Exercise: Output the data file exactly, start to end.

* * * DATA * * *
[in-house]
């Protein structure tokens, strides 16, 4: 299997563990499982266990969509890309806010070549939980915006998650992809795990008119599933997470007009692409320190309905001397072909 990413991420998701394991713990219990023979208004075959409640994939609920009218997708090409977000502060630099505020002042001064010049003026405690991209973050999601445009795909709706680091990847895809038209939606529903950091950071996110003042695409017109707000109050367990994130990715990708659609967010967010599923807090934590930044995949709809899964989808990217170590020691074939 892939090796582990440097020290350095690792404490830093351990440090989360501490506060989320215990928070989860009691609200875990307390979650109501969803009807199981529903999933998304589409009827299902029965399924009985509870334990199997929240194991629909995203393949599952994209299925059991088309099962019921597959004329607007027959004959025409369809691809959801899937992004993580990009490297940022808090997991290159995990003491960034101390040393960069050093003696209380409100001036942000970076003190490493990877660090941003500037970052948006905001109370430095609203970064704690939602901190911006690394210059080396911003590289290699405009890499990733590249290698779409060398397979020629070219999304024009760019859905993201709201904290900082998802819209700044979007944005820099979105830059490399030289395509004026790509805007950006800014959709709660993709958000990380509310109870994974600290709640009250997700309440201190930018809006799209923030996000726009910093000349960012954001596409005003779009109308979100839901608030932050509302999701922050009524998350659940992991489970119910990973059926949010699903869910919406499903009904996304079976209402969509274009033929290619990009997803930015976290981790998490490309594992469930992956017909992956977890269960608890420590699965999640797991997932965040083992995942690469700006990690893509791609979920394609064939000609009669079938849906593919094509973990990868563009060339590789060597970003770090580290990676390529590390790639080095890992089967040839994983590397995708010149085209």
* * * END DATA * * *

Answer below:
[in-house]
């Protein structure tokens, strides 16, 4: 299997563990499982266990969509890309806010070549939980915006998650992809795990008119599933997470007009692409320190309905001397072909 990413991420998701394991713990219990023979208004075959409640994939609920009218997708090409977000502060630099505020002042001064010049003026405690991209973050999601445009795909709706680091990847895809038209939606529903950091950071996110003042695409017109707000109050367990994130990715990708659609967010967010599923807090934590930044995949709809899964989808990217170590020691074939 892939090796582990440097020290350095690792404490830093351990440090989360501490506060989320215990928070989860009691609200875990307390979650109501969803009807199981529903999933998304589409009827299902029965399924009985509870334990199997929240194991629909995203393949599952994209299925059991088309099962019921597959004329607007027959004959025409369809691809959801899937992004993580990009490297940022808090997991290159995990003491960034101390040393960069050093003696209380409100001036942000970076003190490493990877660090941003500037970052948006905001109370430095609203970064704690939602901190911006690394210059080396911003590289290699405009890499990733590249290698779409060398397979020629070219999304024009760019859905993201709201904290900082998802819209700044979007944005820099979105830059490399030289395509004026790509805007950006800014959709709660993709958000990380509310109870994974600290709640009250997700309440201190930018809006799209923030996000726009910093000349960012954001596409005003779009109308979100839901608030932050509302999701922050009524998350659940992991489970119910990973059926949010699903869910919406499903009904996304079976209402969509274009033929290619990009997803930015976290981790998490490309594992469930992956017909992956977890269960608890420590699965999640797991997932965040083992995942690469700006990690893509791609979920394609064939000609009669079938849906593919094509973990990868563009060339590789060597970003770090580290990676390529590390790639080095890992089967040839994983590397995708010149085209």